The Globe and Mail looks at anecdotal cases, and interviews researchers about the growing interest in inflammation as a source of serious psychological distress in some individuals. The approach could lead to completely different approaches to psychiatric disorders.
“Although the research is still in its early days, there’s a growing sense of excitement over the prospect that certain individuals may regain mental health with antibiotics, intravenous immunoglobulin treatments (infusions of antibodies) and possibly dietary changes, instead of traditional psychiatric drugs and brain stimulation treatments,” reports the Globe.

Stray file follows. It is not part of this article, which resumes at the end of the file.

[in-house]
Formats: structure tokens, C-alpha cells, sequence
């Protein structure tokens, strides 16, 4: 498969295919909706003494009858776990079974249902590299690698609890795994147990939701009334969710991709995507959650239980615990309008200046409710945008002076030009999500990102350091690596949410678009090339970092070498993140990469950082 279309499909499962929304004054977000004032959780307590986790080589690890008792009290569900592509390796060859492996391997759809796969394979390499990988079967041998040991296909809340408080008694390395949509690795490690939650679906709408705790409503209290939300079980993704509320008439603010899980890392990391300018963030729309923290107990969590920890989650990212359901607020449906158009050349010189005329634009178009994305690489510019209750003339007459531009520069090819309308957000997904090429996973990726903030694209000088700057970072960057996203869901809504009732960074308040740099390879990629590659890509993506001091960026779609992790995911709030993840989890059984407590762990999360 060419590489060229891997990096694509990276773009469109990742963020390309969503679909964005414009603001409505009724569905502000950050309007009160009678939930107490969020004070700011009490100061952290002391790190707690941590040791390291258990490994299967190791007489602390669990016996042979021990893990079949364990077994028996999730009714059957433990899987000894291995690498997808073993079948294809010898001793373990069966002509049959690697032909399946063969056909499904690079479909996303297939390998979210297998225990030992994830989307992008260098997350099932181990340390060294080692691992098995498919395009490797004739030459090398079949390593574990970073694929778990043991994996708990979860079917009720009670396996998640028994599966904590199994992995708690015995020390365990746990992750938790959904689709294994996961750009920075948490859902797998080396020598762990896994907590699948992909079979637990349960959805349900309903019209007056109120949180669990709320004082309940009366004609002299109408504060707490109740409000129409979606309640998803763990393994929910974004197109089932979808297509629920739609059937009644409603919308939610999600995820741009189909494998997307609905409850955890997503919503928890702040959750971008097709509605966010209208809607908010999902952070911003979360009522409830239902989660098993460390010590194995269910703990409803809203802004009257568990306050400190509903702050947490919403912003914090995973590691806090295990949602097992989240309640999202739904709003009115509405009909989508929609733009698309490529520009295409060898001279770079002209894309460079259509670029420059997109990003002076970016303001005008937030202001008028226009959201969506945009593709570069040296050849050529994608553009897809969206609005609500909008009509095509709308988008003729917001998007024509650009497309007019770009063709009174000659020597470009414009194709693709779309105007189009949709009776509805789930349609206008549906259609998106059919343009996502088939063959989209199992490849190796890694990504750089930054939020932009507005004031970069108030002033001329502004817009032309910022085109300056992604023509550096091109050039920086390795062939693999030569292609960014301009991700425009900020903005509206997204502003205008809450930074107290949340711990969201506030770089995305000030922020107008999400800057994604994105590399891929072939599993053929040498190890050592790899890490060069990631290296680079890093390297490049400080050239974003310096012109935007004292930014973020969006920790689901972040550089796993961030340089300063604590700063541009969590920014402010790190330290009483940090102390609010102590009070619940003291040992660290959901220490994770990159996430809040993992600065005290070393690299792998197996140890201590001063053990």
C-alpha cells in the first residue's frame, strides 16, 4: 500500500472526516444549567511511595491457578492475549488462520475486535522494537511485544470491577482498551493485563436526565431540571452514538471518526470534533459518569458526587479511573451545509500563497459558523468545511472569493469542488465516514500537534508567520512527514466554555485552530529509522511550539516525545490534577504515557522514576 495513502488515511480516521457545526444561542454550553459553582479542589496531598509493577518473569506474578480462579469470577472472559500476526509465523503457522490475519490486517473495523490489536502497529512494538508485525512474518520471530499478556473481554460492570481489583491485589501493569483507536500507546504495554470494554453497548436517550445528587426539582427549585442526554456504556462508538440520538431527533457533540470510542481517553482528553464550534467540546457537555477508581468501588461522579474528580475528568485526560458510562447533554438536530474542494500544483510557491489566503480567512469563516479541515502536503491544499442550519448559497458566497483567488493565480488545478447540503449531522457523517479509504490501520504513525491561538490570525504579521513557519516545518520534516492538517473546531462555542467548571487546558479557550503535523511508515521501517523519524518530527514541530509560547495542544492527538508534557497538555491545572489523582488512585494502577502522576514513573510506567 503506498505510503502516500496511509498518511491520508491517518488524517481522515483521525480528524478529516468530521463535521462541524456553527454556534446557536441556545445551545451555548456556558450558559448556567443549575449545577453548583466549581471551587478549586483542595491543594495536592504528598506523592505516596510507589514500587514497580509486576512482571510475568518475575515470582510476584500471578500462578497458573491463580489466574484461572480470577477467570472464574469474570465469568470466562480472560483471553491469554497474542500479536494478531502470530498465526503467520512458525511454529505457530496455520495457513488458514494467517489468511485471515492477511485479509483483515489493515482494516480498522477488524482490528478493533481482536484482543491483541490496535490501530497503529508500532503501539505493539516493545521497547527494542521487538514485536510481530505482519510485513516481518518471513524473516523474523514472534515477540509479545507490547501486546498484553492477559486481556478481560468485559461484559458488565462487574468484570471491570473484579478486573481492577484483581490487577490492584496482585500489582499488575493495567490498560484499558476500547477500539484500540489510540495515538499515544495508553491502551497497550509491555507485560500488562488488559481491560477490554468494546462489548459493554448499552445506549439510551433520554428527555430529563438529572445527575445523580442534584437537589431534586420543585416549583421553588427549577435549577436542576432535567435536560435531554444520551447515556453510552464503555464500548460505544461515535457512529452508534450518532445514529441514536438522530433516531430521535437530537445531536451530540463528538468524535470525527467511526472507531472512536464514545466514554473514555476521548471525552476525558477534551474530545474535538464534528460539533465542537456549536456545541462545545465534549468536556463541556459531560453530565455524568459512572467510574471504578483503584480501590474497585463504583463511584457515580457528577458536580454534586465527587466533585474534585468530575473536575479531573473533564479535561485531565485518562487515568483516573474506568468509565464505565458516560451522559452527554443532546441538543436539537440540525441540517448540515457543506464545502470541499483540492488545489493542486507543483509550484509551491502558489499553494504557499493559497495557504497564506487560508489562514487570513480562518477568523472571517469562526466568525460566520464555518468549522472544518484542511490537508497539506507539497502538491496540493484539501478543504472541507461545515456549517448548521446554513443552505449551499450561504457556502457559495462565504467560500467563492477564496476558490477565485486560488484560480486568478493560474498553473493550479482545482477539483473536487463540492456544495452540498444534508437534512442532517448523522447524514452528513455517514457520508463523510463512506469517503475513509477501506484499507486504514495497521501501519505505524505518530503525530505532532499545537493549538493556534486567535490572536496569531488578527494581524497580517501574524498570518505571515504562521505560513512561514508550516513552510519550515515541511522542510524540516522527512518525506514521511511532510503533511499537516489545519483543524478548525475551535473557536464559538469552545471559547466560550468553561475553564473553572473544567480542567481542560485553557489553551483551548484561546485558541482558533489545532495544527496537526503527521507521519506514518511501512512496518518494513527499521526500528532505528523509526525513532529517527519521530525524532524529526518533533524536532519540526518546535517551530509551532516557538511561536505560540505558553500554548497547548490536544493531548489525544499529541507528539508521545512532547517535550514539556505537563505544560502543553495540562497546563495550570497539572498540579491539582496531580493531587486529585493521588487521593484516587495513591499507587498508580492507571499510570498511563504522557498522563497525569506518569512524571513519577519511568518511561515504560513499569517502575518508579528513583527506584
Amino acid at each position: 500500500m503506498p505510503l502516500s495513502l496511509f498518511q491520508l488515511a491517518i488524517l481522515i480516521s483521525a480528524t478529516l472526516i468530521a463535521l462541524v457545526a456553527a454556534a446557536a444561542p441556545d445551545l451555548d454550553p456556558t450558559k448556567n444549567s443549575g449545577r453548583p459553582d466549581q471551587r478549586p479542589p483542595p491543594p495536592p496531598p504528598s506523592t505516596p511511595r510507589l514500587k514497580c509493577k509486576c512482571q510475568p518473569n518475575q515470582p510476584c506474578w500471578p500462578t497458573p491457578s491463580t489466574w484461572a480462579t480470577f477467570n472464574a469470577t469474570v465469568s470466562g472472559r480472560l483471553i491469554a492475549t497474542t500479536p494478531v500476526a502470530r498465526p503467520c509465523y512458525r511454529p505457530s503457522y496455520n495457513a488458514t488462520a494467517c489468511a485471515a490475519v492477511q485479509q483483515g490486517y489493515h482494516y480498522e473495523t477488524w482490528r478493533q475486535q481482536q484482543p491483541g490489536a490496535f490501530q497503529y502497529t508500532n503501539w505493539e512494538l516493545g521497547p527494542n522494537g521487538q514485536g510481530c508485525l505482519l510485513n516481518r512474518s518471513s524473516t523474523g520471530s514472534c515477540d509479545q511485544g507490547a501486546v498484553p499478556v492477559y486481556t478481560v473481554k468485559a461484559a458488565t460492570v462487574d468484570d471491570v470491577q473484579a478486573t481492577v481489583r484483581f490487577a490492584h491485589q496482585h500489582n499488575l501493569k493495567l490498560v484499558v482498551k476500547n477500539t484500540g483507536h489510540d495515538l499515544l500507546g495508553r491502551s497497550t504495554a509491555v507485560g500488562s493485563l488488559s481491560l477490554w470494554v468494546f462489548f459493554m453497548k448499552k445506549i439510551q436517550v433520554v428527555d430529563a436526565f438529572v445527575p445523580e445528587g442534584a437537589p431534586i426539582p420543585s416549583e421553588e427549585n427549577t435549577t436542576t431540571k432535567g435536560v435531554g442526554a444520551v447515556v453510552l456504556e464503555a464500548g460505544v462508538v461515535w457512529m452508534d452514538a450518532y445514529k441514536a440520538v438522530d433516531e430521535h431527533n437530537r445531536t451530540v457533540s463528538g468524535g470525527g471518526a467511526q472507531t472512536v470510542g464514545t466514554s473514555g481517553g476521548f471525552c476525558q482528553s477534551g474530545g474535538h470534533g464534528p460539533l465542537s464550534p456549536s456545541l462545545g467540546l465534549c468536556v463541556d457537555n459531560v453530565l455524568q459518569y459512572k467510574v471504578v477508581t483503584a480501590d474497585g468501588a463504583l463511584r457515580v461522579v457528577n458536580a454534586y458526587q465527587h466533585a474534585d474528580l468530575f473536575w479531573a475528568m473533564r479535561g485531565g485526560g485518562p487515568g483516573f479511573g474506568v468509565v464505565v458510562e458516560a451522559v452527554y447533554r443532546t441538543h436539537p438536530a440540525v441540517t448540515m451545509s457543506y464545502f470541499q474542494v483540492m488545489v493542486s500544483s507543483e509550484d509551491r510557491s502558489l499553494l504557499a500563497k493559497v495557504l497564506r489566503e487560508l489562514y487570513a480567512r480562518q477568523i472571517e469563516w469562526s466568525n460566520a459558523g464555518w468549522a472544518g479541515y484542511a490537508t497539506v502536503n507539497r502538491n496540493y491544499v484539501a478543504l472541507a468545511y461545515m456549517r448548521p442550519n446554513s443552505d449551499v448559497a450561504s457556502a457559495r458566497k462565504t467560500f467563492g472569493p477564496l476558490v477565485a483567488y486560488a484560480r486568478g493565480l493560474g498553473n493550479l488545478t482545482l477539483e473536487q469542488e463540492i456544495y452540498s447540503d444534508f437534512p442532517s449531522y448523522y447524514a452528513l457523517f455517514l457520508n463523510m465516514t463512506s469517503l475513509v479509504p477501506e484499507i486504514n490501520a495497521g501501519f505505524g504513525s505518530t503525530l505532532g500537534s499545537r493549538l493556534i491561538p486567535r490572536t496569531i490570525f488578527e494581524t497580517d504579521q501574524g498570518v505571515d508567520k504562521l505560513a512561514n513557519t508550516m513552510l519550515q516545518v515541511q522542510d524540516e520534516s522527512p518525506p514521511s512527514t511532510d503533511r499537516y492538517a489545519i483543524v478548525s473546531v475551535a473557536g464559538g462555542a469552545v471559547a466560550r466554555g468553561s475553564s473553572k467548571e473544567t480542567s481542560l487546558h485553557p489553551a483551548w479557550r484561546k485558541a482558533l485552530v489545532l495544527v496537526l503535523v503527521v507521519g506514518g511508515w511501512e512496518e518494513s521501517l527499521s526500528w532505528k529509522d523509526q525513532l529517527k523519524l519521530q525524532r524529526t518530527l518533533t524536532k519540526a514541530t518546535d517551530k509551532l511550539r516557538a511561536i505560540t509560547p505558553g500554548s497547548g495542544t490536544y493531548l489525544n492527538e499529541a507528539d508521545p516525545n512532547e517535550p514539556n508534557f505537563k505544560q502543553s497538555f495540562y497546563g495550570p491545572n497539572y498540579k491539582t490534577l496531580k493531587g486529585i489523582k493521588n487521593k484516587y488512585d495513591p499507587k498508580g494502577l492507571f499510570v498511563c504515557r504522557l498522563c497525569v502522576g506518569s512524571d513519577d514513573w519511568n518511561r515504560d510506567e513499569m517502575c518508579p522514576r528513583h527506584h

“I think we’re on the cusp of something that’s really huge and truly revolutionary in the way in which we… both diagnose people, as well as to make them better,” Mady Hornig of the Columbia University Medical Center told the Globe. Hornig’s research “focuses on the role of microbes and immune factors in neuropsychiatric illness.”
Treating the brain and the immune system in tandem (The Globe and Mail, January 18, 2015)